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Dry Bean Breeding

Osorno photo
Juan Osorno, Dry Bean Breeder
Office: Loftsgard Hall 374E
Phone: (701) 231-8145

Watch: A Journey through the Bean Breeding Process

View additional videos about plant breeding on the BeanCAP Educational Video Series YouTube Channel

USAID Legume Innovation Lab Project: Genetic Improvement of Middle-American Climbing Beans for Guatemala

NDSU Bean Improvement Program Highlighted in National Federation of Cereal and Legume Growers Publication (FENACLE) in Colombia

NDSU Breeding Program Objectives and Methods

The main objective of the dry bean breeding program at North Dakota State University is to develop high yielding, high quality bean genotypes adapted to the Northern Great Plains. This involves many characteristics of dry beans and different disciplines of research (e.g. genetics, pathology, physiology, nutrition etc.). The first priority is to improve pinto, navy, and black market classes, but also kidney, great northern, small red and pink. A modified pedigree breeding method is used, which allows continual evaluation and selection of desirable families and/or lines. Therefore, activities and procedures remain relatively similar from year to year, providing consistency in development and evaluation of new genetic materials in a step-wise manner. During the winter of each year, we perform approximately 300 unique hybridizations in the greenhouse. Crosses involve adapted cultivars grown in the Northern Plains, breeding lines developed at NDSU, and germplasm possessing desirable traits from other breeding programs. Unadapted germplasm lines from other sources are evaluated for desirable traits and introgressed into adapted material. Each year, the breeding program evaluates material from around the world as possible sources of resistance to white mold, rust, root rot, anthracnose, virus, and bacterial diseases, among others.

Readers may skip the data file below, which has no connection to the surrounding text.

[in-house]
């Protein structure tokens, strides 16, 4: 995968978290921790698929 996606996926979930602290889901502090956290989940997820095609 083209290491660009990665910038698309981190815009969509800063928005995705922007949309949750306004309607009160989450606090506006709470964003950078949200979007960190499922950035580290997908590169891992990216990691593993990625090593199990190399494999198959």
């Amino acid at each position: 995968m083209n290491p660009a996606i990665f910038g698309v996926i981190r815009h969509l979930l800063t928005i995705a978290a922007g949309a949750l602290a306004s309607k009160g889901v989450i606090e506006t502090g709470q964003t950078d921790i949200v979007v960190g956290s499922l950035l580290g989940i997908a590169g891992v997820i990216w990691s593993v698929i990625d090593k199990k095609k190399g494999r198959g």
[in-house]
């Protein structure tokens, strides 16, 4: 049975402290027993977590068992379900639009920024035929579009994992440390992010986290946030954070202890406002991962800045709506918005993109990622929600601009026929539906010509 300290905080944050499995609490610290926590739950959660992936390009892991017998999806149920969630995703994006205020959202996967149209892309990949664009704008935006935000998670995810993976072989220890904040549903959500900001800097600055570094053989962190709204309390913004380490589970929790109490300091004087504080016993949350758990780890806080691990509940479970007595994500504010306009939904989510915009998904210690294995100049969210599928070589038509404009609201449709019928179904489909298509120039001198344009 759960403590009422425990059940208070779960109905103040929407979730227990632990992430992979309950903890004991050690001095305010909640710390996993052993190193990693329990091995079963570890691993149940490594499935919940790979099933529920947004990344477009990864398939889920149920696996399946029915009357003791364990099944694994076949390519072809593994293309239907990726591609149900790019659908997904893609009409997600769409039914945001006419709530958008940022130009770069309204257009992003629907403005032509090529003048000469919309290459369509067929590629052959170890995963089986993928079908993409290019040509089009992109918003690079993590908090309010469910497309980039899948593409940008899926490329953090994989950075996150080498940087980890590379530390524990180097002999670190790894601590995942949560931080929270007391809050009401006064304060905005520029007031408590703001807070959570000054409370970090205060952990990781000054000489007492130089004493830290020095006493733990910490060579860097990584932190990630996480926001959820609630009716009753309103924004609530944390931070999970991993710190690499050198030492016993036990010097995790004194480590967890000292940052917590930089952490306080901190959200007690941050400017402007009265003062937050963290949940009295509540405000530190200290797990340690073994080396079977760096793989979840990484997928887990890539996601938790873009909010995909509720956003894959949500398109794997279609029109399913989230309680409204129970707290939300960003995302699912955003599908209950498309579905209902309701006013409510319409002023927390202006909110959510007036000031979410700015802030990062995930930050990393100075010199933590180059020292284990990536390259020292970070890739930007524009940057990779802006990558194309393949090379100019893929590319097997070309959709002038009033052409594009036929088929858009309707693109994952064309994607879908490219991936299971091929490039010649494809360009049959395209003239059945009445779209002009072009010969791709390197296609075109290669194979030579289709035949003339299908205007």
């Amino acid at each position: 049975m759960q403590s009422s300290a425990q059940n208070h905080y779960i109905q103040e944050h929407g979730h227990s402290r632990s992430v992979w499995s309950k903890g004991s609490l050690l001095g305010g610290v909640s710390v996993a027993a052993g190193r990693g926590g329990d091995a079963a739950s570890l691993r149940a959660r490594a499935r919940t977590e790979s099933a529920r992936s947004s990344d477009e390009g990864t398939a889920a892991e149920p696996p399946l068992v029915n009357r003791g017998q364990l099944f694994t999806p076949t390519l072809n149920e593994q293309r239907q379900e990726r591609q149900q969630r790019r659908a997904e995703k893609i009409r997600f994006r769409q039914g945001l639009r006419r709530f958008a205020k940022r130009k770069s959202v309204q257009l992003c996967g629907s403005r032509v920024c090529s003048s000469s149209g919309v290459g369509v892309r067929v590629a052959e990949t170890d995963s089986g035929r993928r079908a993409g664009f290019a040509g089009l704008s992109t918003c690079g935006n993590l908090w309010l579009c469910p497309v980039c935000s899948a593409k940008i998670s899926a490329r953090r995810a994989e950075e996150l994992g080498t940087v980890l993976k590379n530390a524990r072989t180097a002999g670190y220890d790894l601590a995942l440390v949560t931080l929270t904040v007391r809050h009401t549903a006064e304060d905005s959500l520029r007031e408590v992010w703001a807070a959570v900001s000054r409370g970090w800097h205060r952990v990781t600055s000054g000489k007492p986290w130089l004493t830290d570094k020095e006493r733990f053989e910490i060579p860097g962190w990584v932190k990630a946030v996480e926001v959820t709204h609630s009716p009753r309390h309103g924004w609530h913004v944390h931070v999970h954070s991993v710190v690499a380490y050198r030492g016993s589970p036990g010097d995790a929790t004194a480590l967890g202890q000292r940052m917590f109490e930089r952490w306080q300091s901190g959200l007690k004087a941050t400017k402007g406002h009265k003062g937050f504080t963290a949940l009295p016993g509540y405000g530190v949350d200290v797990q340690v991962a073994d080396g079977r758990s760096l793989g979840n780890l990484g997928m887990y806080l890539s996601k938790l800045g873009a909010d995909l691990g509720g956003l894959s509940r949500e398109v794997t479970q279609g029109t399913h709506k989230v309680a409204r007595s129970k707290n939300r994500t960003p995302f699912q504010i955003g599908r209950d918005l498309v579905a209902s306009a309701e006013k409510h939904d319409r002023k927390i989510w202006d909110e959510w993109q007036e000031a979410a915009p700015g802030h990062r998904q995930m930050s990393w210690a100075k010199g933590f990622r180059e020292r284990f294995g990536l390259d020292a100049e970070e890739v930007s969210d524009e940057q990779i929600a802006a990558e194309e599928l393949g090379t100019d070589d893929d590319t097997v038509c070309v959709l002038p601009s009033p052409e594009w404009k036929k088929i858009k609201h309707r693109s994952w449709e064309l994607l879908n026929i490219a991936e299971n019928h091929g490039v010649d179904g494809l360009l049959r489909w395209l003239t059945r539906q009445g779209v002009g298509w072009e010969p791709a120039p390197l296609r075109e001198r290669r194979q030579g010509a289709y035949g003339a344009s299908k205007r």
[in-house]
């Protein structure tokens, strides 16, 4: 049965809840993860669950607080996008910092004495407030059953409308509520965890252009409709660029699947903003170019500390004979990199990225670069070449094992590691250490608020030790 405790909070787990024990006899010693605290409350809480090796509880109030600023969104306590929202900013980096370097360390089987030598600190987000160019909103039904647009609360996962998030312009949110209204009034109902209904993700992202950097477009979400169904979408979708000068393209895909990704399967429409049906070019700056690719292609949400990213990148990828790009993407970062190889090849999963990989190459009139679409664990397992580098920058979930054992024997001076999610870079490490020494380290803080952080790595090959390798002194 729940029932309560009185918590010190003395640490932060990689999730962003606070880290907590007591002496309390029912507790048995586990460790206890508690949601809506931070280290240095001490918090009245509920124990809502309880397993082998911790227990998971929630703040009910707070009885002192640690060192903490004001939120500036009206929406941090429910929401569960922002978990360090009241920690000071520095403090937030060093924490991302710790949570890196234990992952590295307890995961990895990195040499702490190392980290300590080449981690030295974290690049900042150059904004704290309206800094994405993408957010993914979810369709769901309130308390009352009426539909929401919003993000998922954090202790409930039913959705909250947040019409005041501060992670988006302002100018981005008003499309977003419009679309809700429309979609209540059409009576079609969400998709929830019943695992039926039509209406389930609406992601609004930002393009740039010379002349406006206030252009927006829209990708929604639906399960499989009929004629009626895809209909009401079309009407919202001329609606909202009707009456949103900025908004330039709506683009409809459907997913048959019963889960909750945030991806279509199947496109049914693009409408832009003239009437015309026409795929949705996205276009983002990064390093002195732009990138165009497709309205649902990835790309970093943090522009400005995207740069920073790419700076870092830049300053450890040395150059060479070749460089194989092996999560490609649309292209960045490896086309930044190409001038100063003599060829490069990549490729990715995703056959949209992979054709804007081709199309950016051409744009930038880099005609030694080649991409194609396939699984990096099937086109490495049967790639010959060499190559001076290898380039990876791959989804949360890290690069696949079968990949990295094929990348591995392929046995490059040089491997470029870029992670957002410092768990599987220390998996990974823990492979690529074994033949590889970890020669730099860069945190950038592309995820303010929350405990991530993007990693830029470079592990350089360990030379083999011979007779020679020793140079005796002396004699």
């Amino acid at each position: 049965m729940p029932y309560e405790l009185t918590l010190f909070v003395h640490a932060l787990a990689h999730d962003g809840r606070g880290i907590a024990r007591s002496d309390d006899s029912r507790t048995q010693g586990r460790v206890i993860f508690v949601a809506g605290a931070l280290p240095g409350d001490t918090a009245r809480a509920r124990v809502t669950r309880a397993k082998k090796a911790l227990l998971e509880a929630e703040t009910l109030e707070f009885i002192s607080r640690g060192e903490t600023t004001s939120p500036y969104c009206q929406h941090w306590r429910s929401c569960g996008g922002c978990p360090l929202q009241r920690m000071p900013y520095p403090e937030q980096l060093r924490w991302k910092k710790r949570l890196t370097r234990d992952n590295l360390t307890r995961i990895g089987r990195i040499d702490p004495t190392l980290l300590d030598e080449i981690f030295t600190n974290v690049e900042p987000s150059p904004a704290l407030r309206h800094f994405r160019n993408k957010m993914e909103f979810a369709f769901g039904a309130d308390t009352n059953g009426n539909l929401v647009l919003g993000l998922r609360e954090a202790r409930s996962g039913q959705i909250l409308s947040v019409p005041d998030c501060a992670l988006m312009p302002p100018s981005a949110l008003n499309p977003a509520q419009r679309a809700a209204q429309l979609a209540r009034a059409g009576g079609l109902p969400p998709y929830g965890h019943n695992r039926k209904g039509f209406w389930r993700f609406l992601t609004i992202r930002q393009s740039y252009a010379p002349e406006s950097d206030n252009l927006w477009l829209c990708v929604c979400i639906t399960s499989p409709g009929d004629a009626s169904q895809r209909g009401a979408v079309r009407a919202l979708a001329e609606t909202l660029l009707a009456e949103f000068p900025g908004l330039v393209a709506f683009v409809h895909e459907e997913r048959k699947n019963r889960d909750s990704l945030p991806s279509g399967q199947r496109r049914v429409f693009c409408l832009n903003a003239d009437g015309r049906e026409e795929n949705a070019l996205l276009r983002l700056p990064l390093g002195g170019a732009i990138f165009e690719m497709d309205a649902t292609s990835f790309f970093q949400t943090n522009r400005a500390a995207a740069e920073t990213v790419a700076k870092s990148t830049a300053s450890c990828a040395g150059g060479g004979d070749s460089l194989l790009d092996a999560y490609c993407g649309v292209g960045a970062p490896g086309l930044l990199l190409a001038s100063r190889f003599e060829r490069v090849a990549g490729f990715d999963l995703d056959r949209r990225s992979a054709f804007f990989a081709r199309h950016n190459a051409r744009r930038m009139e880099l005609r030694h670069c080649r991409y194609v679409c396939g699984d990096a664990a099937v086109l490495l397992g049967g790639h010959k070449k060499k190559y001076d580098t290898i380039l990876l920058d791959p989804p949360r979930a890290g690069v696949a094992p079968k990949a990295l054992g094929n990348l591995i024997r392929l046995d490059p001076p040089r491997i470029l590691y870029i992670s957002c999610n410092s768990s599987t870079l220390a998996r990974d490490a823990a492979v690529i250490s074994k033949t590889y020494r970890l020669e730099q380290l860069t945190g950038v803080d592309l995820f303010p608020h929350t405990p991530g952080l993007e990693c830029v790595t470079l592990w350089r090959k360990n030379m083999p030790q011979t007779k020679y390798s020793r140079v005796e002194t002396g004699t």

Breeding lines are tested and selected in different environments and evaluated for disease resistance under natural pressure in the field and in the greenhouse. After the early stages of selection, good promising lines are put in preliminary yield trials (PYT) across several locations, which allow practicing another round of selection, this time based on replicated data. Selected promising lines are then included in the advanced yield trials (AYT), also planted in several locations during two or three years. Then, elite lines that perform well in the AYT are entered into variety trials (VT) for three years.

The aid of off-season or winter nurseries makes the process more efficient in terms of time, particularly at the early generations, in which one of the main objectives is to reach homozygozity (lines with homogeneous performance). Current winter nurseries are planted in Puerto Rico, New Zealand, and more recently at south Florida. The time required to develop and release a variety after the initial cross is made is usually 10-12 years, although it may be reduced considerably if off-season nurseries are used. Only through long term commitment and funding for this activity is it possible to integrate several traits and genes of interest and thus, obtain new varieties that will increase productivity of bean growers and to the region in general. A breeding program is the only one able to put together all the research from geneticists, pathologists, physiologists, entomologists, etc, into a concrete and visible product: an improved variety.

The breeding project is using laboratory procedures in an attempt to identify and routinely use molecular markers associated with several genes of interest such as white mold resistance. Breeders could then select for the presence of the associated marker for the desired trait. The dry bean breeding project has shared laboratory space with the barley and oat breeding projects. Work at other laboratories has identified markers associated with three rust resistance genes, anthracnose resistance genes, and BCMV resistance genes, among others. Efforts are focused on white mold resistance introgressed into pinto bean, rust resistance, root rot resistance, anthracnose, and quality traits. As additional markers are identified, it may be possible to select for a number of traits simultaneously using DNA obtained from leaf tissue. We also routinely use molecular markers to evaluate for the presence of genes resistant to bean common mosaic virus and rust. We hope to continue doing this for other traits as long as it shows an advantage either in costs or in efficiency within the project (time and/or space).

The dry bean breeding program at NDSU has grown considerably since originating in 1980. In addition, successful collaboration with scientists in several departments at NDSU and scientists at other institutions and universities in the U.S. offer unique opportunities to expand the knowledge base of bean genetics and have an impact on production. Financial support and long term commitment from Northarvest Bean Growers Association has been crucial for the ongoing success of this project.

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